Those who were already settled in the abode, and in faith, before they came, love those who have left their homes in the Way of Allah and do not find in their hearts any need for what they have been given and prefer them to themselves even if they themselves are needy. It is the people who are safe-guarded from the avarice of their own selves who are successful. (Surat al-Hashr: 9)
It is for the poor fugitives (muhajirun) who were driven from their homes and wealth desiring the favor and the pleasure of Allah and supporting Allah and His Messenger. Such people are the truly sincere. (Surat al Hashr: 8)
As is obvious from the verses, the values depicted in the Qur'an are far removed from those experienced today. In the Qur'an, a request for help is always responded to with a generosity and benevolence. Believers render the most thorough help to those in need. While giving assistance to the needy, the Qur'an demands that the provider not display any moral weakness such as expressing his own needs or to setting his eye on the aid provided. These values will bring solutions to many problems.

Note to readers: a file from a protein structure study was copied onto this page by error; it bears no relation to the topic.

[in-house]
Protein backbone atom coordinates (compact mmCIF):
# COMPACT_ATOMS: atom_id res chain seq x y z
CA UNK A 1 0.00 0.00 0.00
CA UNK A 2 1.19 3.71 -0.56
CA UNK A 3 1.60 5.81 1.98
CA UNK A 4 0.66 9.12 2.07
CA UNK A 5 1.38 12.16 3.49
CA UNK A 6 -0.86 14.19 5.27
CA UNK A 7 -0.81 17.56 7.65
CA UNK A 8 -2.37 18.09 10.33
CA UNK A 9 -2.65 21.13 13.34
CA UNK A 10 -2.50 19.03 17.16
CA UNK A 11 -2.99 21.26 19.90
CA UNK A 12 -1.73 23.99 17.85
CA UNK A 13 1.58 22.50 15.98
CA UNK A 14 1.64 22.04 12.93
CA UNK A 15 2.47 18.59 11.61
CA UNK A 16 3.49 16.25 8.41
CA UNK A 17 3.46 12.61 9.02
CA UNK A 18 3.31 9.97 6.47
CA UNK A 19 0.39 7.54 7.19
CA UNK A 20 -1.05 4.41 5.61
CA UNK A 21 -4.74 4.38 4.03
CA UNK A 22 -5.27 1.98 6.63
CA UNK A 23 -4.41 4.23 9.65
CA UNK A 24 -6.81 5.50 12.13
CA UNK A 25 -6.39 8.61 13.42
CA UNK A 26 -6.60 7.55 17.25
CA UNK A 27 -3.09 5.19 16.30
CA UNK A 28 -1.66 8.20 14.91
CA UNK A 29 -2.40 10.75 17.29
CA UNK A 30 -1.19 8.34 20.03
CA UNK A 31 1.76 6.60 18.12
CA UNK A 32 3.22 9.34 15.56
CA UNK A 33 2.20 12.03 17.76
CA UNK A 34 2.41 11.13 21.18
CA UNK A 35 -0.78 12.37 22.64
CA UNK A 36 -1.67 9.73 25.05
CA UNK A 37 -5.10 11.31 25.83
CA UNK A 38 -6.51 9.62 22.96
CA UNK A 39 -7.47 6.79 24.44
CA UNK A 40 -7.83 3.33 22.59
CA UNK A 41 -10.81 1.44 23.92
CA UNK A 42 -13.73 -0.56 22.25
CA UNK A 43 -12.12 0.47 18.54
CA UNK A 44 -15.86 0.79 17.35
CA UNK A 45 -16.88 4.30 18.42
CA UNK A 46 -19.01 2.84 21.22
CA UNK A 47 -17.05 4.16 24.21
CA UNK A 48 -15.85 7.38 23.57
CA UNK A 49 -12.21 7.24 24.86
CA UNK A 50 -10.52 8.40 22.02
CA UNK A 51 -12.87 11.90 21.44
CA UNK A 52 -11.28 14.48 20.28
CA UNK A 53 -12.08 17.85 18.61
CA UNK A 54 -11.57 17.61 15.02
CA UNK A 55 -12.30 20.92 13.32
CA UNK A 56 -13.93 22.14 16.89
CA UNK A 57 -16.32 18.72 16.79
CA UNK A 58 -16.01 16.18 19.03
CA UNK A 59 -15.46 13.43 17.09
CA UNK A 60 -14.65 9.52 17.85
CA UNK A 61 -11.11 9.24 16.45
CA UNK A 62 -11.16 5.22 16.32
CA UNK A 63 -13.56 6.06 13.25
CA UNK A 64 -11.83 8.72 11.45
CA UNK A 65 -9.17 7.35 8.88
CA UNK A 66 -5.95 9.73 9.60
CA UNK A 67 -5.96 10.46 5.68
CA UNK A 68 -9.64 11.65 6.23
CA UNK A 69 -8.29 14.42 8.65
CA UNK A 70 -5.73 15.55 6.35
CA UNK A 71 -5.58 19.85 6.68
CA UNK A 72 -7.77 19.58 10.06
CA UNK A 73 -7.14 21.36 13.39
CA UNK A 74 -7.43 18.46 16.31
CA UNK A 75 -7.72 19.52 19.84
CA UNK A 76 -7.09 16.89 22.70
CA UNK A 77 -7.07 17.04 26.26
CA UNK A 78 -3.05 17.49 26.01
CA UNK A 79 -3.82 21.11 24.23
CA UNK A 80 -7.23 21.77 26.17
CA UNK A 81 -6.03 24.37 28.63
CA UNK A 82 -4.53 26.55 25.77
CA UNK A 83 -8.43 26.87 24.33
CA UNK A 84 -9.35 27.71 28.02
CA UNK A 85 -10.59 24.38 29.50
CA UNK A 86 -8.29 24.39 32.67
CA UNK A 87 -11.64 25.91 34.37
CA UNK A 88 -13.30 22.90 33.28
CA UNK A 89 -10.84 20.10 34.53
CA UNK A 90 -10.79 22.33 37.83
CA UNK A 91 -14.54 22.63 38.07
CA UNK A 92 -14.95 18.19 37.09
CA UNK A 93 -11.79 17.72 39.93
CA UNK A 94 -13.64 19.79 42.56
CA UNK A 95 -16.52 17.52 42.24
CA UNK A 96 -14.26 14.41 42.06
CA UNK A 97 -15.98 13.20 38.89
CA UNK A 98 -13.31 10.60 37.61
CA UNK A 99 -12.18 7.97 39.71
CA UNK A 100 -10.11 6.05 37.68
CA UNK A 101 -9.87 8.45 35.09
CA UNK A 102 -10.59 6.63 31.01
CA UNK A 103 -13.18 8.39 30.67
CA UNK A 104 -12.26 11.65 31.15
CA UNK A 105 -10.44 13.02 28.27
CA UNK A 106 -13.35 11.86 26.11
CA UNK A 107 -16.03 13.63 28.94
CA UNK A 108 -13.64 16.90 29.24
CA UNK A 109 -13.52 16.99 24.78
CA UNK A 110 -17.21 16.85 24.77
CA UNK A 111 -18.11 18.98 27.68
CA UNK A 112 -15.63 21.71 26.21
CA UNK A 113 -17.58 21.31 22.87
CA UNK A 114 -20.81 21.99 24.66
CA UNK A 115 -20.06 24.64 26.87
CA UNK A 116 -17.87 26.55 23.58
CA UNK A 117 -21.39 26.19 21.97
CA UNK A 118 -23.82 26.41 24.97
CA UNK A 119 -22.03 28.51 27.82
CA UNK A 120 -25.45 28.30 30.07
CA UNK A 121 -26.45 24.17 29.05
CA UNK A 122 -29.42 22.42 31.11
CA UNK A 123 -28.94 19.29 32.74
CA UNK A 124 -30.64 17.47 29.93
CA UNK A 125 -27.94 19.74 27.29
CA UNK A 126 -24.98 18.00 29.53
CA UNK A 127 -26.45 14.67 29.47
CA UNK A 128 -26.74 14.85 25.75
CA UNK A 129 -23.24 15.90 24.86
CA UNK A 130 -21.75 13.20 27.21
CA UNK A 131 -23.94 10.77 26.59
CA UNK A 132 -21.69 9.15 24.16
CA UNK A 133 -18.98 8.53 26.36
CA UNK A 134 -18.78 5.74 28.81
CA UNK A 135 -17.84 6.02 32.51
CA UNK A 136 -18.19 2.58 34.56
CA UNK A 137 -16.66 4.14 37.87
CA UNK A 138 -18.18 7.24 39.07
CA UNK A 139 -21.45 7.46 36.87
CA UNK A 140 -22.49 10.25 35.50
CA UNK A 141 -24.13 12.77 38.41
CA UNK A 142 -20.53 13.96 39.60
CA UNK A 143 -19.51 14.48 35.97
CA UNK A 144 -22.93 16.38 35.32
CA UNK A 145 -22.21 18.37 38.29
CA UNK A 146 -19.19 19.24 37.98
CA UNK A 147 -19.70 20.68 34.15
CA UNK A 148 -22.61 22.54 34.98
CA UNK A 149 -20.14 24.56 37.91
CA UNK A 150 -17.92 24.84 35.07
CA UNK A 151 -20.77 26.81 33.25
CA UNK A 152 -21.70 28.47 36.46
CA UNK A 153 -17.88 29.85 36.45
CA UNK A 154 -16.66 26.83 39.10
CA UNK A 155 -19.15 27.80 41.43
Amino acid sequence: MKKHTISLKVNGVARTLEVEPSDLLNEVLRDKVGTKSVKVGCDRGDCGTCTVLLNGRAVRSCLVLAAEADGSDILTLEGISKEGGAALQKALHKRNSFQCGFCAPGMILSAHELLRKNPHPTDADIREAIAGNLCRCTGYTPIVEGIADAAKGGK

5. http://www.uia.org/uiademo/pro/ d5980.htm
6. htmThe National Center for Children in Poverty, http://www.nccp.org/main4. html, One in Four: America’s Youngest Poor
7. Ramuz al-Hadith, vol 1, p. 17, Salman al-Farisi (ra)
8. Time, April 15, 1996, p.36-39
9. Time, April 15, 1996, p.36-39
10. Nando Times, 1 July 1998